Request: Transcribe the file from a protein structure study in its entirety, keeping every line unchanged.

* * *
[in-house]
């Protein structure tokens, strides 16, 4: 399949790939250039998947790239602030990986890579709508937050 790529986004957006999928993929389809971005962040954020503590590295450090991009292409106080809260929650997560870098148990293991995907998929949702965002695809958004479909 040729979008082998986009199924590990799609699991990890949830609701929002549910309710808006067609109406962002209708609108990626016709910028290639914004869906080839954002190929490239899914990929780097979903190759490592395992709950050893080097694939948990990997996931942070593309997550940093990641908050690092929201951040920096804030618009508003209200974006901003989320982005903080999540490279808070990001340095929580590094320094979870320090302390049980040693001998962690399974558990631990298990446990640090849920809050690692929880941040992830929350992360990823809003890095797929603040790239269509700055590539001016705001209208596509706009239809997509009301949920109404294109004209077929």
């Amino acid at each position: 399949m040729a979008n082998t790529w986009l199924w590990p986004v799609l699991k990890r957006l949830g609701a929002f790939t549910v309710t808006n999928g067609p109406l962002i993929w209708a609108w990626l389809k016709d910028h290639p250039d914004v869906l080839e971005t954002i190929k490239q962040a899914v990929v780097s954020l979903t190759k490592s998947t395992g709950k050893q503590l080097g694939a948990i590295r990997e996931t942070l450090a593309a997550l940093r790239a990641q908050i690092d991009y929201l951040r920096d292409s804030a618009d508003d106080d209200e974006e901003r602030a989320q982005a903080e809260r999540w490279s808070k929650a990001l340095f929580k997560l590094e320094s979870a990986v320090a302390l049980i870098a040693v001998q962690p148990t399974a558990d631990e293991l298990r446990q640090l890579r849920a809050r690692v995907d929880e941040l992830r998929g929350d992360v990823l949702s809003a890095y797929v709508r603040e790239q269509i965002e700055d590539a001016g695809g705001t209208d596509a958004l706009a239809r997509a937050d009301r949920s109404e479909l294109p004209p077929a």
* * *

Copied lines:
[in-house]
């Protein structure tokens, strides 16, 4: 399949790939250039998947790239602030990986890579709508937050 790529986004957006999928993929389809971005962040954020503590590295450090991009292409106080809260929650997560870098148990293991995907998929949702965002695809958004479909 040729979008082998986009199924590990799609699991990890949830609701929002549910309710808006067609109406962002209708609108990626016709910028290639914004869906080839954002190929490239899914990929780097979903190759490592395992709950050893080097694939948990990997996931942070593309997550940093990641908050690092929201951040920096804030618009508003209200974006901003989320982005903080999540490279808070990001340095929580590094320094979870320090302390049980040693001998962690399974558990631990298990446990640090849920809050690692929880941040992830929350992360990823809003890095797929603040790239269509700055590539001016705001209208596509706009239809997509009301949920109404294109004209077929």
């Amino acid at each position: 399949m040729a979008n082998t790529w986009l199924w590990p986004v799609l699991k990890r957006l949830g609701a929002f790939t549910v309710t808006n999928g067609p109406l962002i993929w209708a609108w990626l389809k016709d910028h290639p250039d914004v869906l080839e971005t954002i190929k490239q962040a899914v990929v780097s954020l979903t190759k490592s998947t395992g709950k050893q503590l080097g694939a948990i590295r990997e996931t942070l450090a593309a997550l940093r790239a990641q908050i690092d991009y929201l951040r920096d292409s804030a618009d508003d106080d209200e974006e901003r602030a989320q982005a903080e809260r999540w490279s808070k929650a990001l340095f929580k997560l590094e320094s979870a990986v320090a302390l049980i870098a040693v001998q962690p148990t399974a558990d631990e293991l298990r446990q640090l890579r849920a809050r690692v995907d929880e941040l992830r998929g929350d992360v990823l949702s809003a890095y797929v709508r603040e790239q269509i965002e700055d590539a001016g695809g705001t209208d596509a958004l706009a239809r997509a937050d009301r949920s109404e479909l294109p004209p077929a």